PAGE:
So first, a few recipes – my all-time favorite backpacking dinner, and two embarrassingly simple backpacking cocktails we experimented with on our last trip. Then, our meal plans from recent two-night and three-night trips. If you have any questions about trail cooking, let me know in the comments below – I’m happy to help!

Trail sesame peanut noodles

Serves 2 moderately in size but well in heft. If you’re planning this for after a particularly long or hard day, consider increasing serving size.

  • Two servings dry long pasta, preferably soba (where two servings dry is around 5.5 oz.)
  • A few tablespoons peanut butter, preferably crunchy
  • Around 4.5 Tbsp. (2.25 oz.) soy sauce or tamari
  • Around 1.5 Tbsp. (0.75 oz.) sesame oil
  • A large pinch of black sesame seeds (optional)
  • A small pinch of red chili flakes (optional)
  • A few tablespoons peanuts, maybe roughly chopped ahead of time (optional)

Notes on trail packing: Soba noodles can be broken in half and packed in a sandwich-size ziploc bag. Peanut butter can be packed in a small tupperware container (usually we’re bringing some for other uses as well) or a plastic bag. Liquids can be packed in a 3 oz. travel container (if you’re going up in altitude quite a bit and the lid on your container could pop open, make sure to release a bit of pressure – to secure even further you could put your bottle in another ziploc bag). Sesame seeds, chili flakes, and peanuts can be packed in a plastic baggie.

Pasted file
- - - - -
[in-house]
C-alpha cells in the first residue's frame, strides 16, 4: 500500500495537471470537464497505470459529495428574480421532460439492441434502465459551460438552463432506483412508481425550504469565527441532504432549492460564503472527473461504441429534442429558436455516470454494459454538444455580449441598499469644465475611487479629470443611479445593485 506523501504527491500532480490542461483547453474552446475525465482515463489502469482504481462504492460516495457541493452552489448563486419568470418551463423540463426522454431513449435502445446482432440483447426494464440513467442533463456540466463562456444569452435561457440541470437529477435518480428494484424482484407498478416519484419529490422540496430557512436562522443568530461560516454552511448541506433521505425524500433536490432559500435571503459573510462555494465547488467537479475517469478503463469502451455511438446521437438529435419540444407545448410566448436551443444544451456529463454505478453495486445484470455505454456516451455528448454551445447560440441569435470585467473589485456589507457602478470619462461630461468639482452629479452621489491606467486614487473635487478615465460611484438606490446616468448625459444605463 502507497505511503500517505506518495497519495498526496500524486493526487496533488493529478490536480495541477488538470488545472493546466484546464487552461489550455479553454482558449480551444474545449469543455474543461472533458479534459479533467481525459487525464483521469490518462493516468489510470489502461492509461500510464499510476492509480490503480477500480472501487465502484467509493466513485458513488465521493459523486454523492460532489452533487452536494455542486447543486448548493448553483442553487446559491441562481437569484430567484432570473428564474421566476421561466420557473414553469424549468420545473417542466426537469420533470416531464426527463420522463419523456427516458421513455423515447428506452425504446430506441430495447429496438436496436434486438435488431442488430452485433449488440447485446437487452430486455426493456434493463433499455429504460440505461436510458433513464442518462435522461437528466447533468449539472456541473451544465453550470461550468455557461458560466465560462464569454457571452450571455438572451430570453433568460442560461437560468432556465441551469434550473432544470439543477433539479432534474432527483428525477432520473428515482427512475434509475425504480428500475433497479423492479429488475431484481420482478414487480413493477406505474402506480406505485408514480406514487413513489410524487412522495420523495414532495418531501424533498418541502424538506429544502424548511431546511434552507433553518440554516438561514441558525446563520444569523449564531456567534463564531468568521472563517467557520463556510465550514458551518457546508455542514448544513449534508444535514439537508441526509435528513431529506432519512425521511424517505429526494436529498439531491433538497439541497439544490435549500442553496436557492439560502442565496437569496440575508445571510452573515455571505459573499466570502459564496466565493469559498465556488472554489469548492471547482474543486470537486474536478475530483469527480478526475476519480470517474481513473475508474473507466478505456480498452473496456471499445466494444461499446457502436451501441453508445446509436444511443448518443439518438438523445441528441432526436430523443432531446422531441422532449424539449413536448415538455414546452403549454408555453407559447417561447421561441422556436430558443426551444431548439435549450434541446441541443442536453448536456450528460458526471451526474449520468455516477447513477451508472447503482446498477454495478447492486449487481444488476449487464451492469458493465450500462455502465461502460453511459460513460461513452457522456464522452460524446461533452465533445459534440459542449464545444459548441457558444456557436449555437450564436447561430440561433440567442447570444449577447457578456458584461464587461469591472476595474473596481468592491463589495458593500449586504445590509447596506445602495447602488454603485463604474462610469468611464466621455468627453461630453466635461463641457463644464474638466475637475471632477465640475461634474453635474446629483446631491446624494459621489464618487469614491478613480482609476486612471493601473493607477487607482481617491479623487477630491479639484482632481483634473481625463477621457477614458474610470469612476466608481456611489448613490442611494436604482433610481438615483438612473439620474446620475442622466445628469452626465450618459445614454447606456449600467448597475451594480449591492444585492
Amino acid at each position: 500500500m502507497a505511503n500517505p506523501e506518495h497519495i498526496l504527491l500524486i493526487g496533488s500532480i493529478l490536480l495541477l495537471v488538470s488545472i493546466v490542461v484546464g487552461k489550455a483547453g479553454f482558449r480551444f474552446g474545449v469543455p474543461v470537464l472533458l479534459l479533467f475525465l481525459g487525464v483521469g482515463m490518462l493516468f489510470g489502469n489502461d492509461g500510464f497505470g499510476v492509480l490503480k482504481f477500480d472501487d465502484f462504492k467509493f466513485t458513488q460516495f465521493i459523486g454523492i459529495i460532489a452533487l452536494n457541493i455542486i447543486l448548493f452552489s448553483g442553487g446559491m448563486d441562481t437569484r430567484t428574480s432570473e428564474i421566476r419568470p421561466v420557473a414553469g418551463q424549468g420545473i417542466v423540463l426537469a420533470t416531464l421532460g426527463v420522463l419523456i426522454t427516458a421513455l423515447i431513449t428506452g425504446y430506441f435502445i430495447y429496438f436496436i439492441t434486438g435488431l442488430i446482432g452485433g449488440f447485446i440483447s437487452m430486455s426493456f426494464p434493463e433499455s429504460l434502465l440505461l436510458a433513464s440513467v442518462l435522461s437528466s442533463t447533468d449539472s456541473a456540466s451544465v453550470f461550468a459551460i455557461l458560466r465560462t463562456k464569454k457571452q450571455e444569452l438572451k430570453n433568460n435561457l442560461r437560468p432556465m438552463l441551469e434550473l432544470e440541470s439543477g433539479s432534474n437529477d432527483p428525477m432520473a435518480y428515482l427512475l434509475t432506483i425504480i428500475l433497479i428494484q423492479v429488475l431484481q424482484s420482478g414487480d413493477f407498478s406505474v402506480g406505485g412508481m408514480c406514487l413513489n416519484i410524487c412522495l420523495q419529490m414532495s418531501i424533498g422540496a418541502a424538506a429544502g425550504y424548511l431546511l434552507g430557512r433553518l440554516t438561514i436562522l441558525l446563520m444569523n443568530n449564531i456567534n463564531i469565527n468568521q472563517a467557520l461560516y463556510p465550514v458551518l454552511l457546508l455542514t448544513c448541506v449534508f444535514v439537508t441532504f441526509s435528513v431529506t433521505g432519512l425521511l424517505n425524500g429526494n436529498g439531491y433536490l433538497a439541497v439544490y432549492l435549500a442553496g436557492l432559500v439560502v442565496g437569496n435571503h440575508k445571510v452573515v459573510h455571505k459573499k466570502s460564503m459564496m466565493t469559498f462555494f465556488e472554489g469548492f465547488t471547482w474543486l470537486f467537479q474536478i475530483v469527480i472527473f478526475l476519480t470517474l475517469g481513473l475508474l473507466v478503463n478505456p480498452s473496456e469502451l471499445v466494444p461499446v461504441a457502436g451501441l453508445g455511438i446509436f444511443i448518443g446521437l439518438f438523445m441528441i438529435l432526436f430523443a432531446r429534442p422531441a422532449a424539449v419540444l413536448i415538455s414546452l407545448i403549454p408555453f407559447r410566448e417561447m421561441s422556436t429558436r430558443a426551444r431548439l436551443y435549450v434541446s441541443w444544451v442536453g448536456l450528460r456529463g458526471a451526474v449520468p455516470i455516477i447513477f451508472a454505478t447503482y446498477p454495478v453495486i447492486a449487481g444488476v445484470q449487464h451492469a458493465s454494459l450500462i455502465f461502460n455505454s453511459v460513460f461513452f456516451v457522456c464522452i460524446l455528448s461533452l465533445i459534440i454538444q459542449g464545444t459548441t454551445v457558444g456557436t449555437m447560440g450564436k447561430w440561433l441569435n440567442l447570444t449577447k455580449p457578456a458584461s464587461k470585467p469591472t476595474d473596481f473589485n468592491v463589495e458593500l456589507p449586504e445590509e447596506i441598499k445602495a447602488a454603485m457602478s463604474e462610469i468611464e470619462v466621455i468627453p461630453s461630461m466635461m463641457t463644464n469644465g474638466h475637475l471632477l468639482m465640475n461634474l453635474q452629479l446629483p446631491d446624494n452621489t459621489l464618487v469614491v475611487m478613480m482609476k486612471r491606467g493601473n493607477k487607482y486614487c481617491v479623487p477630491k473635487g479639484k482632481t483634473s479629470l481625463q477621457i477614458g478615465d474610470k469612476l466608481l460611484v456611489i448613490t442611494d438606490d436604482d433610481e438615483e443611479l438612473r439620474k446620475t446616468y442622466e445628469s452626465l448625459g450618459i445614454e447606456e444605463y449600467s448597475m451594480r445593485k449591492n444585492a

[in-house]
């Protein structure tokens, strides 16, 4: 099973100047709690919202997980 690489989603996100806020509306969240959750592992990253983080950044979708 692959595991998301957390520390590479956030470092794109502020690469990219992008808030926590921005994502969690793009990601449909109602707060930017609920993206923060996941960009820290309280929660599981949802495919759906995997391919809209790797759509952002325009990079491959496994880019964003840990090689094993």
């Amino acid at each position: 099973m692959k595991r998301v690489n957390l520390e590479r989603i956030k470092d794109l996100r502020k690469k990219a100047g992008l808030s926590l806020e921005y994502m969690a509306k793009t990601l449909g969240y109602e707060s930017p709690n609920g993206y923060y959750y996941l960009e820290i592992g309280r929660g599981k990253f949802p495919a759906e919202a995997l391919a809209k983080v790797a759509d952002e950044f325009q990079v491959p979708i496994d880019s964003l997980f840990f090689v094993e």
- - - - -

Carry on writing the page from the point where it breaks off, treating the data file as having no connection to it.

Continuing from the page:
Cook pasta Cook noodles in boiling water until tender, or as otherwise instructed on the package of your noodles. Drain most of the pasta water in a safe place (away from your main campsite and any water source, or as otherwise dictated by the regulations of your site/ranger station). Keep some water in the bottom of the pan, enough that when you tilt it and push the noodles out of the way, water puddles at the bottom. This will help loosen your sauce a bit.

– Add sauce ingredients Add the peanut butter, soy sauce, and sesame oil right to the pan and mix together until fully incorporated. Things may look a bit soupy at first and that’s very good, because as everything cools down it will thicken quite a lot. If you didn’t leave enough water in the pan, things may get a little heavy and thick … in which case, you can always add more water to make the sauce silky again.

– Serve and garnish Spoon into bowls and add sesame seeds, chili flakes, and peanuts as desired.

Wilderness first responder

Makes 1, easily scalable

Also: do not laugh at this, at least not too much – it is really surprisingly delicious, and delivers some huge percentage of your daily vitamin/mineral needs, along with the hydrating electrolytes that are super important while you’re backpacking. We’re not sure if other Emergen-C flavors pair with whiskey quite so well, but we’ll continue working on that. (Our gift to you.) 

  • 1 packet tropical flavor Emergen-C
  • A few ounces of water
  • 1.5 ounces whiskey or bourbon